Consensus Statement

The SHANA Education Board notes that increased complexity of head and neck anesthesia cases, as well as an expanding patient population that was previously considered unsuitable or unfit for surgery, have created new unique challenges for the anesthesiologist. State of the art head and neck anesthesia requires the anesthesiologist to be adept with various methods of managing the difficult airway and performing airway exchange, to competently execute different intraoperative ventilation strategies, to be proficient with both inhalational and total intravenous anesthesia, and be able to quickly tailor anesthetic techniques to the variable duration of the surgical cases.

Successful anesthetic management of head and neck cases requires a high degree of cooperation with the surgeon, a reciprocal understanding of the potential problems, and adequate preparation on both sides to meet the anticipated challenges that may arise. Thorough appreciation by the anesthesiologist of the complexity of the upper airway anatomy, the pathological process involved, and familiarity with all steps of the surgical procedure are necessary for devising a rationale anesthetic plan, and maintaining good communication and working relationship with the surgeon. The expert ability to safely share the patient’s airway with the surgeon, and an intimate knowledge of possible immediate intraoperative and early postoperative complications, greatly contribute to safe patient management in the perioperative period.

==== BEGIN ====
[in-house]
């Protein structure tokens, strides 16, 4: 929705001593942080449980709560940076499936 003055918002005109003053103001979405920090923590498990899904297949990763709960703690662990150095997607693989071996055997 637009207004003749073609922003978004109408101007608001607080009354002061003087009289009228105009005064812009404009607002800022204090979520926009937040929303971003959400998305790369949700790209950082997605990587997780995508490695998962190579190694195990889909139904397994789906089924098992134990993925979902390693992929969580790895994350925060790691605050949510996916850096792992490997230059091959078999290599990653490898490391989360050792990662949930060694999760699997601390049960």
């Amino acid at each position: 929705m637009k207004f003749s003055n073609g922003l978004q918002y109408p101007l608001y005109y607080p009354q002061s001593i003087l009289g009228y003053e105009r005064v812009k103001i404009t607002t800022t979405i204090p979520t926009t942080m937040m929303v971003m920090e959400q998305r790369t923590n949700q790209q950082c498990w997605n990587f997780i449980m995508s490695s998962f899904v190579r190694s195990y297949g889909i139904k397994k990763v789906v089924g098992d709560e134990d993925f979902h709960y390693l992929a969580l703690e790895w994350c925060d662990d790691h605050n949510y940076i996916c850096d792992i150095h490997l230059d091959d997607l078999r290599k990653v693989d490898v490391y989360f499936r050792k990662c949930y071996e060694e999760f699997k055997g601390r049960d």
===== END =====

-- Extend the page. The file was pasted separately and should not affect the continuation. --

Based on the combined individual and multi-institution experience, the Education Board highly recommends a creation of a division of head and neck anesthesia in the institutions with sufficient surgical volume of head and neck cases.

The Education Board further agrees that it is highly desirable to combine dedicated head and neck anesthesia training of the trainees with structured difficult airway training. Nearly 40% of all anesthesia airway cases reported to NAP4 were associated with upper airway malignancy or disease processes of the head and neck. The trainees will have unique opportunity to learn advanced airway management in clinical setting, in the patient population with the high incidence of difficult airways. The Education Board emphasizes that elective teaching of advanced airway management devices and techniques requires proper patient selection, a non-hurried teaching environment, good clinical judgment, expert faculty, and direct supervision by the attending anesthesiologist.

The Education Board recognizes that particular challenges exist in developing the field of pediatric head and neck anesthesia.

The Education Board will focus its immediate efforts at improving clinical education and patient care by establishing quality educational objectives and goals, by identifying the essential knowledge and skill sets required for best head and neck anesthesia practice, and by introducing structured, curriculum-based teaching.